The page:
It’s not certain how long Jain monks remained in this spot—at least until around the ninth century AD, since a nearby Jain rock-cut temple contains frescoes from that period.

The temple, Arivar-Koil is very small, with just two rooms; in one room are three life-sized sculptures of Jain saints. The one to the left is Parsvanatha, the 23rd Thirtankara, and across from him sits a Jain teacher. The third figure is thought to be another Thirtankara. Jain beliefs are complicated; the Thirtankaras are neither gods nor humans, but they are enlightened beings.  Jains are known for their particularly strict adherence to the teaching of ahimsa, or non-violence, which is common to all the spiritual traditions originating in India.

Several million Jains live in India today; however, they now represent less than one percent of the population.  In earlier centuries, following the first century AD, both Buddhism and Jainism held sway on the Indian subcontinent.  After that time Hinduism gradually regained its position as the predominant religion of India, and Buddhism especially took hold throughout the rest of Asia.  As a general rule though, there has been neither violence or animosity among the various spiritual traditions native to India, and, for the most part, they have co-existed with mutual respect and the recognition that they hold similar value systems.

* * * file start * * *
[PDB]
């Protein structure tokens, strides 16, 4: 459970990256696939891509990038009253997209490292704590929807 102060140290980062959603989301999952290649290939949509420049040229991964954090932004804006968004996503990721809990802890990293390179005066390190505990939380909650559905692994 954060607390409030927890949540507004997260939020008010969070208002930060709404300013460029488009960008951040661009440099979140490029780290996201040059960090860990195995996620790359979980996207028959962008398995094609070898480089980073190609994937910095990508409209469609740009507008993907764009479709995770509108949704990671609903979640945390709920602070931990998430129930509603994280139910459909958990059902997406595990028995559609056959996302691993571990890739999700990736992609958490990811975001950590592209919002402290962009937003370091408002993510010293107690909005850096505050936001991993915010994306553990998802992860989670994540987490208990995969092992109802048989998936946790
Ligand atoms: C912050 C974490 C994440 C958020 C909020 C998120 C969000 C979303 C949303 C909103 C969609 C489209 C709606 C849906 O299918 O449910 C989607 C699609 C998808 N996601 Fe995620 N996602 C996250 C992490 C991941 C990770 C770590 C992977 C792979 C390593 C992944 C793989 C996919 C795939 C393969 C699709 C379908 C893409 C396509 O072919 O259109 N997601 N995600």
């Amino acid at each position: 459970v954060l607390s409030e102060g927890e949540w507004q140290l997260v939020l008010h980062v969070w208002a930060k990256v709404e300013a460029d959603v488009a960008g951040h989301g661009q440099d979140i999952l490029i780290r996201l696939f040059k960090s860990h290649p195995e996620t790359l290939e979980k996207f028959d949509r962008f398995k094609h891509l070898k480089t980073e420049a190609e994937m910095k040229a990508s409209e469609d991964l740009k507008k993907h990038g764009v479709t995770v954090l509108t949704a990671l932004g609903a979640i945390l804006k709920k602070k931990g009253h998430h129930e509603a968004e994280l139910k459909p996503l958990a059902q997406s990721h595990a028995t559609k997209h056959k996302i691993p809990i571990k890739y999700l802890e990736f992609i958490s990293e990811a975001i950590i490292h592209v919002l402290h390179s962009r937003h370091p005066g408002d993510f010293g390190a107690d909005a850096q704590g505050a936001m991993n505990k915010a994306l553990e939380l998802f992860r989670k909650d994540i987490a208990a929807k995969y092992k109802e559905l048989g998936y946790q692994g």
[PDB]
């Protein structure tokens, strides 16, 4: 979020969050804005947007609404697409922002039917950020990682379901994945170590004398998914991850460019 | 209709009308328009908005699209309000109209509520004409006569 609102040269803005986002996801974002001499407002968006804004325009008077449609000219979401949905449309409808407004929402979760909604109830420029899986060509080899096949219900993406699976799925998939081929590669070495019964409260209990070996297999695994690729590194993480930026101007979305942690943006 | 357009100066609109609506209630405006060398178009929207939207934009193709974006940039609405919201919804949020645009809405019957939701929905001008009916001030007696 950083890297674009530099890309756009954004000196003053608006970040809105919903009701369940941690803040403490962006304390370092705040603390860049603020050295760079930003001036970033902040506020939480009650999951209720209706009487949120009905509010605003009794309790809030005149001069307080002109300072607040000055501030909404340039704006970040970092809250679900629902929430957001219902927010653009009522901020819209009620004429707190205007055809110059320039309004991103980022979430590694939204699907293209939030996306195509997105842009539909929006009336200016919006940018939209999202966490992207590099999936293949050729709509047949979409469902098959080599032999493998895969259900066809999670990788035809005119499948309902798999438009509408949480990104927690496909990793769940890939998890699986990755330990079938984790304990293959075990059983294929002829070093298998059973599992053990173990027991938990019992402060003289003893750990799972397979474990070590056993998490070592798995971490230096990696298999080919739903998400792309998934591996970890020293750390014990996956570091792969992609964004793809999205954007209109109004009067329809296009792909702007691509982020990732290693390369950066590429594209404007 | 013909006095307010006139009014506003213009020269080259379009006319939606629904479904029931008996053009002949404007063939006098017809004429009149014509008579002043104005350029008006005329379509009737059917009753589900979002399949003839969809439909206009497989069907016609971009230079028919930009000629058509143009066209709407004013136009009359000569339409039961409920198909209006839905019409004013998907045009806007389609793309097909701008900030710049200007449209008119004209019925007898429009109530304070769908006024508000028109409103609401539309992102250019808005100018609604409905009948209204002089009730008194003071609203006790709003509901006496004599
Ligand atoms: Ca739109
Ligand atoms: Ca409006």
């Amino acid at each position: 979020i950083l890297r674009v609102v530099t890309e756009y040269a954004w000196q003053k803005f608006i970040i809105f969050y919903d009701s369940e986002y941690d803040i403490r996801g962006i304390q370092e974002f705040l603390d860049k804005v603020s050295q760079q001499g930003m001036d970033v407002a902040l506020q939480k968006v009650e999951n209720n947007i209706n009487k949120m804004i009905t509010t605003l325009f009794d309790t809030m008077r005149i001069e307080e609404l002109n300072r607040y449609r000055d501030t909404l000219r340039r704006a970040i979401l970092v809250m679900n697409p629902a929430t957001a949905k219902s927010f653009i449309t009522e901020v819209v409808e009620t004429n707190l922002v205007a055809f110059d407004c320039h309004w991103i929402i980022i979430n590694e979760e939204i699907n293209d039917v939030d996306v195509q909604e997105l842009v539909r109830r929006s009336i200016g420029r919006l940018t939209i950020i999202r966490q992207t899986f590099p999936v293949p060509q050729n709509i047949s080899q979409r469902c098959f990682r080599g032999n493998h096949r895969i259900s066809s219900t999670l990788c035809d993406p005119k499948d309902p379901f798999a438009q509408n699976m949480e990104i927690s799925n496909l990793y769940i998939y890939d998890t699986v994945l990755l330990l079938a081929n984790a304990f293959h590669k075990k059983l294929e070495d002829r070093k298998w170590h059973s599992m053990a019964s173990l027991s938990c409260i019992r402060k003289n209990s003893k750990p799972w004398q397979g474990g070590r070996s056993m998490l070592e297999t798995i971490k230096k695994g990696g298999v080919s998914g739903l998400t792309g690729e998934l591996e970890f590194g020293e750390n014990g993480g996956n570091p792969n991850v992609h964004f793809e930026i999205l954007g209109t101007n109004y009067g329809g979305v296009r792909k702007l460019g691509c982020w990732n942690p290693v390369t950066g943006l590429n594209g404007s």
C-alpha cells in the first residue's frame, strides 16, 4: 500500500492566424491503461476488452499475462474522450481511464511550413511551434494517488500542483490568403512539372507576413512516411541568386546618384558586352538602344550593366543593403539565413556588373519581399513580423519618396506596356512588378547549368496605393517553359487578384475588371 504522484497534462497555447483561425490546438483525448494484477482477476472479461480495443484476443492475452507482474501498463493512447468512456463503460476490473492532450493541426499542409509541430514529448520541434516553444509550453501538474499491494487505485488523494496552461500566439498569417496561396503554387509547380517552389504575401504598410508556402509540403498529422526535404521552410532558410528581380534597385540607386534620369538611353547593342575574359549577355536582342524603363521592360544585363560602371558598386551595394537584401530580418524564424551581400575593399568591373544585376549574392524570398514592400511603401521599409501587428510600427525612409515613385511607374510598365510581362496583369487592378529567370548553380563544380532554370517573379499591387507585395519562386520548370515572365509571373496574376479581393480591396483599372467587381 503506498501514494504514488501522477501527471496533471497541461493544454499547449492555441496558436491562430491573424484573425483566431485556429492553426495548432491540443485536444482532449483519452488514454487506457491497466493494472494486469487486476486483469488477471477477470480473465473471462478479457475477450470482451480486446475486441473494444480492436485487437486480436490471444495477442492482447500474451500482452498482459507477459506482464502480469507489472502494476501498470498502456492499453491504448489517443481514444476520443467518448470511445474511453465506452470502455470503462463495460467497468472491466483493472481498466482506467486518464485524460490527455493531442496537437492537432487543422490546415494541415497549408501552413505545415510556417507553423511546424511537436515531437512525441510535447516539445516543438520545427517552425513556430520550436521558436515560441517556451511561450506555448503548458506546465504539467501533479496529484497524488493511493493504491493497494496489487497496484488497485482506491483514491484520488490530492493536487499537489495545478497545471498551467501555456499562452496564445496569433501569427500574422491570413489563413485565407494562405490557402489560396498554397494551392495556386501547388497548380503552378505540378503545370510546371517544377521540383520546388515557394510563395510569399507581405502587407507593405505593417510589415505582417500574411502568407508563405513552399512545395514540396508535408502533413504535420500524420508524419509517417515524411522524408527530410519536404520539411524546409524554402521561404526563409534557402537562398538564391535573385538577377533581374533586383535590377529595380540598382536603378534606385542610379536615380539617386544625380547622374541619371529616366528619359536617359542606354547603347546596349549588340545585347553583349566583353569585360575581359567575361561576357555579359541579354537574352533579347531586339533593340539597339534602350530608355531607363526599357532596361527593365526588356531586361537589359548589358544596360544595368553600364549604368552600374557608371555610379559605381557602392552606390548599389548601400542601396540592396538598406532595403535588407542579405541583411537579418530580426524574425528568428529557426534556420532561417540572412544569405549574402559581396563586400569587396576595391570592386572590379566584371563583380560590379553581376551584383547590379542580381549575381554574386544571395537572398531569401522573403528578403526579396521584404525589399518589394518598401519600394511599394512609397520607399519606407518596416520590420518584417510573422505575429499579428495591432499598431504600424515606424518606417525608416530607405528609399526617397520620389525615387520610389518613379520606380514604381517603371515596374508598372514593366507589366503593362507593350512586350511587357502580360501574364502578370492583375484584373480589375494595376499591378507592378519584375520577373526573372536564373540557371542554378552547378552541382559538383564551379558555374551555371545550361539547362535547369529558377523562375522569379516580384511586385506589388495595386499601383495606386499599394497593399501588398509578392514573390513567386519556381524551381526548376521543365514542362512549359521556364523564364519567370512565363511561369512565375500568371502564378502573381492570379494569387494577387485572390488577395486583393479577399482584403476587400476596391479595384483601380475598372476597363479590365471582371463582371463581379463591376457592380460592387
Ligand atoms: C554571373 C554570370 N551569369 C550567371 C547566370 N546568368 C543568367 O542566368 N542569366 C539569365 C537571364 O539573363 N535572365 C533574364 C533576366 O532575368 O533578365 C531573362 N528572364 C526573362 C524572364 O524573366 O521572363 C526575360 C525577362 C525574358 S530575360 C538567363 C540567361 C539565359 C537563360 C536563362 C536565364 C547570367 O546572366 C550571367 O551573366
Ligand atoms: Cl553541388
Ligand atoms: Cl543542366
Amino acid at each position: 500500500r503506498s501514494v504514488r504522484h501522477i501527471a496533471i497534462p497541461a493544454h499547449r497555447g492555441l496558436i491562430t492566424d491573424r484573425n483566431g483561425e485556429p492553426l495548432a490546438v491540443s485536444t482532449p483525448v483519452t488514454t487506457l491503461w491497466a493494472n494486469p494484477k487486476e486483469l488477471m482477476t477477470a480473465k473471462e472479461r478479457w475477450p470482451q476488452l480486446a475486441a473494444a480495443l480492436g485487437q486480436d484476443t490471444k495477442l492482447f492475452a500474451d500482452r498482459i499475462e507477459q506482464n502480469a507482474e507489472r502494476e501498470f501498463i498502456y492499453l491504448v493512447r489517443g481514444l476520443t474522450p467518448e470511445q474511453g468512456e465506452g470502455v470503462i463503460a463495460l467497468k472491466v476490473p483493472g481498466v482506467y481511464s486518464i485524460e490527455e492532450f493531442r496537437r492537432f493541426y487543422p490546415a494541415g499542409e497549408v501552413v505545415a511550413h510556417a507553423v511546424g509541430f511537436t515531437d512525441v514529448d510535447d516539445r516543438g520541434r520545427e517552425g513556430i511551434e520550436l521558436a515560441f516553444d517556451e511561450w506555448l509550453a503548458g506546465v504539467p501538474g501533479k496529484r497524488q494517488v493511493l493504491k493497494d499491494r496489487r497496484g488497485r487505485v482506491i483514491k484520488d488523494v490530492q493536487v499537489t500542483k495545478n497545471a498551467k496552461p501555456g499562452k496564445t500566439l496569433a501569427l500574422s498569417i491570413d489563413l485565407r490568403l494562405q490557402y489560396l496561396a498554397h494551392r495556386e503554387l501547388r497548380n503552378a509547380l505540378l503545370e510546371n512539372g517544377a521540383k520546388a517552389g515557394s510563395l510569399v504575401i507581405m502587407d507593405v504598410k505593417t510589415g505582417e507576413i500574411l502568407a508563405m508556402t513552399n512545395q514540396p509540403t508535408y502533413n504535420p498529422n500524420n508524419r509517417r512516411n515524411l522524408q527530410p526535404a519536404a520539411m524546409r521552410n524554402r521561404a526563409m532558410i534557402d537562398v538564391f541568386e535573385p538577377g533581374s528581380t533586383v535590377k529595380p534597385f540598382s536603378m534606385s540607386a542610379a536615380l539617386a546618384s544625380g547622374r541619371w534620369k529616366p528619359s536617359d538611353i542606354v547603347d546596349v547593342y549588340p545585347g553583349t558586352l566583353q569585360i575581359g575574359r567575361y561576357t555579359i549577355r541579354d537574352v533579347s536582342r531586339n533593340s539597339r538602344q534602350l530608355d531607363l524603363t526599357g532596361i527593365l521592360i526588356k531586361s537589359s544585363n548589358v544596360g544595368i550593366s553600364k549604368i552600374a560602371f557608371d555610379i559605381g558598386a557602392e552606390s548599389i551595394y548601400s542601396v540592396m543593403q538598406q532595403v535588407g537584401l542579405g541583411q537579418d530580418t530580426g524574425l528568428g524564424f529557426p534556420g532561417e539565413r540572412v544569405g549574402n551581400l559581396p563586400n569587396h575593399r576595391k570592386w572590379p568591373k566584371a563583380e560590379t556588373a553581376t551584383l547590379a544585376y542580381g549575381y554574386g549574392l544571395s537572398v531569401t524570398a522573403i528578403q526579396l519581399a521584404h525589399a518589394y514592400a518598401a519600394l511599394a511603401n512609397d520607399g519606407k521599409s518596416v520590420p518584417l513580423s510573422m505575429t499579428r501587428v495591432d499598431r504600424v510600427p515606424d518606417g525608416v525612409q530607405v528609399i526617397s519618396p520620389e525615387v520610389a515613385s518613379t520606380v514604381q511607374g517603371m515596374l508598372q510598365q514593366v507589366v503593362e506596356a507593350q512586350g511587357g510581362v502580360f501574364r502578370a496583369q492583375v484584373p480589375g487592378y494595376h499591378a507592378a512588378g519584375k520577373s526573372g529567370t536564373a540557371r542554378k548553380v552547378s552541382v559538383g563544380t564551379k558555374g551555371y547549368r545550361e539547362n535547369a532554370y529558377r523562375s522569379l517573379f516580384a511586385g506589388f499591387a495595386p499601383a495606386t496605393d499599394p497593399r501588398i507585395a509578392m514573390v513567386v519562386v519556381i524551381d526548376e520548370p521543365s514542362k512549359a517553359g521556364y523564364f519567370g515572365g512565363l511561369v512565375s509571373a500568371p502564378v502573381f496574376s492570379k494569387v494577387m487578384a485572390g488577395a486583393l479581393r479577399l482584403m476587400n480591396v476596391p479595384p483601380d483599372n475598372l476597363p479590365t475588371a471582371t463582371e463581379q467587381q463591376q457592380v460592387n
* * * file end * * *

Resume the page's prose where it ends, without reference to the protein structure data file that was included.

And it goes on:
The innermost room of the Arivar-Koil temple contains in the ceiling  a circular feature, and the room itself is an echo chamber.  Our guide, who knew yoga breathing techniques, was able, by breathing completely silently, to cause the entire room to be filled with a very loud sound of the syllable, Om.  No one else there could produce this effect although the rest of us tried.  We could, by uttering out loud the sound Om observe that the sound grew louder and louder as it reverberated in the room.  But only the guide could produce the remarkable effect of his silent breathing producing a loud audible sound, amplified through the circular feature in the ceiling.  So much for the principles of science that lay down the laws of physics, of what can be true and what can’t, since clearly physical laws do not allow sound to come from nowhere—but a loud sound did indeed spring out of the silence of the temple.

I was reminded of one of the tombs at Sakkara, in Egypt, where there is a room also cut out of a single solid stone, no larger than eight feet by ten feet, where when one made a sound, the room picked up the sound and echoed it in a remarkable way.  One is reminded also of the myths of ancient Britain, where it is said that Merlin transported giant standing stones by sound alone—and even that there are standing stones, among the 10,000 stone circles scattered throughout the British Isles and Brittany, that have the power to move by themselves in the night—who knows, perhaps they do.

In the temple at Sittanavasal, there are also frescoes, beautiful works of art, some are identical to those found in the Brihadeswara Temple in Trichy not too far away.

The paintings on the walls are remarkable, done with great sensitivity and artistic skill. The central painting is of a pond with lotuses that are being picked by monks, fish, animals, and by the ducks and swans that live in the lake.  Other paintings also feature flowers and plants.

Sittanavasal carries to this day a sense of peace and the presence of the otherworldliness of the ancient Jains who led lives of self-sacrifice and devotion.